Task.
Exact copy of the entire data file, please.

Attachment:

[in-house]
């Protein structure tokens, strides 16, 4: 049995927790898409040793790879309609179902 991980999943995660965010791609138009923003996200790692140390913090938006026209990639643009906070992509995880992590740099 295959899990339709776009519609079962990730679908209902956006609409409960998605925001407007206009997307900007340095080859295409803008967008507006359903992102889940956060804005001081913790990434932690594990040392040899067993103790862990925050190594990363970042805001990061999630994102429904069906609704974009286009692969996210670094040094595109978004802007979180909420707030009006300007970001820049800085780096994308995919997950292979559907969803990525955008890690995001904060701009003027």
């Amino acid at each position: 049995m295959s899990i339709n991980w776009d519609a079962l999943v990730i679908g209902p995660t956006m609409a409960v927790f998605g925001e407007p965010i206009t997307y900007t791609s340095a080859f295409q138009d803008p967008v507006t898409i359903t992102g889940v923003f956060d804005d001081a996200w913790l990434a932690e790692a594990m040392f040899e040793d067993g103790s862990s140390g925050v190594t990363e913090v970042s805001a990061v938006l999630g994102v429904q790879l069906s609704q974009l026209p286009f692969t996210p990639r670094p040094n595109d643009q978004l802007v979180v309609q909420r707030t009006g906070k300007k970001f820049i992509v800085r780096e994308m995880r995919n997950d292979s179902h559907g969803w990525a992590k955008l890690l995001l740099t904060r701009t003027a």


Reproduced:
[in-house]
């Protein structure tokens, strides 16, 4: 049995927790898409040793790879309609179902 991980999943995660965010791609138009923003996200790692140390913090938006026209990639643009906070992509995880992590740099 295959899990339709776009519609079962990730679908209902956006609409409960998605925001407007206009997307900007340095080859295409803008967008507006359903992102889940956060804005001081913790990434932690594990040392040899067993103790862990925050190594990363970042805001990061999630994102429904069906609704974009286009692969996210670094040094595109978004802007979180909420707030009006300007970001820049800085780096994308995919997950292979559907969803990525955008890690995001904060701009003027």
């Amino acid at each position: 049995m295959s899990i339709n991980w776009d519609a079962l999943v990730i679908g209902p995660t956006m609409a409960v927790f998605g925001e407007p965010i206009t997307y900007t791609s340095a080859f295409q138009d803008p967008v507006t898409i359903t992102g889940v923003f956060d804005d001081a996200w913790l990434a932690e790692a594990m040392f040899e040793d067993g103790s862990s140390g925050v190594t990363e913090v970042s805001a990061v938006l999630g994102v429904q790879l069906s609704q974009l026209p286009f692969t996210p990639r670094p040094n595109d643009q978004l802007v979180v309609q909420r707030t009006g906070k300007k970001f820049i992509v800085r780096e994308m995880r995919n997950d292979s179902h559907g969803w990525a992590k955008l890690l995001l740099t904060r701009t003027a």